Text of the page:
a complete collection of all documents that former NSA contractor Edward Snowden leaked in June 2013 to journalists Laura Poitras, Glenn Greenwald and Ewen MacAskill, and subsequently were published by news media, such as The GuardianThe New York Times, The Washington PostDer SpiegelLe MondeEl Mundo and The Intercept.

It is dynamic. As new documents are published they will be added.

You can hear the announcement and Snowden in CBC’s stream of Snowden Live: Canada and the Security State.

One thing I don’t understand is why, in at least one case, the archived document is of lower quality than the one originally released. For example, compare the Snowden Archive of the CSEC Document about Olympia and the version from the Globe and Mail. The Snowden one is both cropped and full of artefacts of compression (or something.)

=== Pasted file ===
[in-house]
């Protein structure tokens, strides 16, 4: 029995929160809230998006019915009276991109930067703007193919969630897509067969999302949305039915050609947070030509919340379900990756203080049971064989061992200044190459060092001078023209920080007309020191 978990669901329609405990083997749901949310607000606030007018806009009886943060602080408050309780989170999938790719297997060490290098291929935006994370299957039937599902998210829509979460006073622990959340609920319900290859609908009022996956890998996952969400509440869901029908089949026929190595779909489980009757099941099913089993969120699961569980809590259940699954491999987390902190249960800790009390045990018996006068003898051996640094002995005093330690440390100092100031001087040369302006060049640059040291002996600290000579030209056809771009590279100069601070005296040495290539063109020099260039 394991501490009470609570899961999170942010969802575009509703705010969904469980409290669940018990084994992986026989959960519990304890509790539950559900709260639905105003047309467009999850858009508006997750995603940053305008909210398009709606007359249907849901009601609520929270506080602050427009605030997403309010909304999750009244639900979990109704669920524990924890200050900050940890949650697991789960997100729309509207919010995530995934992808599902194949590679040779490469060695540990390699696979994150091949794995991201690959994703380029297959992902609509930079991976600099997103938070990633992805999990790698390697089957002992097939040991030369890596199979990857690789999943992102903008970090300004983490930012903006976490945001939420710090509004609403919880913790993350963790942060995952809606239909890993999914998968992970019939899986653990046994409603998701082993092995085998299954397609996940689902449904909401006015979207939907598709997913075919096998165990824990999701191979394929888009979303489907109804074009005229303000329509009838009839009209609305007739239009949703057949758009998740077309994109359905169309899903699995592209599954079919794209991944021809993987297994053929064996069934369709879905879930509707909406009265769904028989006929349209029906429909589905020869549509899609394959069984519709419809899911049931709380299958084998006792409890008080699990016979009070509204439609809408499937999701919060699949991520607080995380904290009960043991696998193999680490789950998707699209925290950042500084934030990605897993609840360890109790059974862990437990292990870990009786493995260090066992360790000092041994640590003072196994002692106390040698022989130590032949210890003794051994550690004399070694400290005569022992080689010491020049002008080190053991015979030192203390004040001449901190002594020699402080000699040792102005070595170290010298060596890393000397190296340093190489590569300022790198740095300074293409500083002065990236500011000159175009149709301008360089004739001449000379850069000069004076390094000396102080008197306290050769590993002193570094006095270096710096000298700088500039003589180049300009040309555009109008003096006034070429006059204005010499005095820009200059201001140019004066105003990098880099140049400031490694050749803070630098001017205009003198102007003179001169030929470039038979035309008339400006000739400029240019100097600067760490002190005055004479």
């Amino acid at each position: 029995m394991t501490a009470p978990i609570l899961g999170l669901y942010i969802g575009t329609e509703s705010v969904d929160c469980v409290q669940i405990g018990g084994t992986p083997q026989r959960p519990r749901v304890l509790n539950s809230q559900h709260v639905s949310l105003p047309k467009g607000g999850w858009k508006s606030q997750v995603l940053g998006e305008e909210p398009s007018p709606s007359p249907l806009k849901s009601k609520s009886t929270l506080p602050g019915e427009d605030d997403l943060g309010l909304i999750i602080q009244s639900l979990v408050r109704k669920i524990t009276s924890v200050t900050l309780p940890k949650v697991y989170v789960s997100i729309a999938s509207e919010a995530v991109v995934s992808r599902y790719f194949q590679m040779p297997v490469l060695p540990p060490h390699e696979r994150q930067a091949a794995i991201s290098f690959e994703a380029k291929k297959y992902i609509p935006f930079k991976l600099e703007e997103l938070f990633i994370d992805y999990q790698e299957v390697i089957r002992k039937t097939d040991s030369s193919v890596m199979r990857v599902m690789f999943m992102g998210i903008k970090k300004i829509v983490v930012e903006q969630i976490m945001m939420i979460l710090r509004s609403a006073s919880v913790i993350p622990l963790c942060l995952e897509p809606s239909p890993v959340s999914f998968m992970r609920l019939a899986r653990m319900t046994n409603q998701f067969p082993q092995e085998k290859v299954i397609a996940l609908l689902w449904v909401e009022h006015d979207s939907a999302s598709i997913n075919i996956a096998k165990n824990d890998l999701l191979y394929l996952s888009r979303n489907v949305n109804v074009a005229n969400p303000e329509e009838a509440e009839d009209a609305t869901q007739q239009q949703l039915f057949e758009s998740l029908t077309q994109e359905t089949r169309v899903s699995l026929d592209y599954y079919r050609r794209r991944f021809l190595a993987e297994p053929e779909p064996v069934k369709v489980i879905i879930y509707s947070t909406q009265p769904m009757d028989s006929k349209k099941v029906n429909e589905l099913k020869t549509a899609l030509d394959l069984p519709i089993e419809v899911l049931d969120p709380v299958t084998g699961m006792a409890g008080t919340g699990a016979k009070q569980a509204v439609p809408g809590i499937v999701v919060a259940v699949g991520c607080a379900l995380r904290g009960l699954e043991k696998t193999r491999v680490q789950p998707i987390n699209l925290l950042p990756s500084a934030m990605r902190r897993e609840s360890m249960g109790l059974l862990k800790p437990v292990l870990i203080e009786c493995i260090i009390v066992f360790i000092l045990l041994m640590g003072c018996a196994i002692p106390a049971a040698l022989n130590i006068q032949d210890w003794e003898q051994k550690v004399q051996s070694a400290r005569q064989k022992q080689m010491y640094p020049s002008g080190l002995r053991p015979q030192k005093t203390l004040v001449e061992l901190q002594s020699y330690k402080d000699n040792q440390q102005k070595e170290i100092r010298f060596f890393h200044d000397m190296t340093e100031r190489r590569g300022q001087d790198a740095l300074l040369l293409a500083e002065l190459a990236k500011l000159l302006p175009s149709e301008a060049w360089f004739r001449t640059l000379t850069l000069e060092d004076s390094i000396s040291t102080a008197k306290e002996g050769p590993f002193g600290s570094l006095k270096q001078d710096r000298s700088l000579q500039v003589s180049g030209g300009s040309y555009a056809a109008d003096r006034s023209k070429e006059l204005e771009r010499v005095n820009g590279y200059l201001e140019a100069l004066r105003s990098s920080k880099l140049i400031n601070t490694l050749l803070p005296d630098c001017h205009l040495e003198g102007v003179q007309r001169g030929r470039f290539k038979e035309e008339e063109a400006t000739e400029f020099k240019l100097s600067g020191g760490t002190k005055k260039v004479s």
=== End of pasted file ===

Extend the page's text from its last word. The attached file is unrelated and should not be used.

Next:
One of the points that both Snowden and the following speakers made is that the massive SIGINT system set up doesn’t prevent terrorist attacks, it can be used retrospectively to look back at some event and figure out who did it or develop intelligence about a someone targeted. One of the speakers followed up on the implications of retrospective surveillance – what this means for citizens is that things you do now might come back to haunt you.

It’s official: NSA spying is hurting the US tech economy

Thursday, February 26th, 2015

Slashdot pointed me to a ZDnet story that It's official: NSA spying is hurting the US tech economy. As one can imagine, the Snowden revelations are having an impact on American businesses. Who trusts them anymore?

A related story describes the brokers who handle data requests for companies like those from the FISA court. See Meet the shadowy tech brokers that deliver your data to the NSA. One of the bottlenecks is the shortage of lawyers with security clearance who could fight orders. The system seems designed so that few think about whether government orders should be resisted at all.

The problem with calls for more online data laws

Tuesday, January 13th, 2015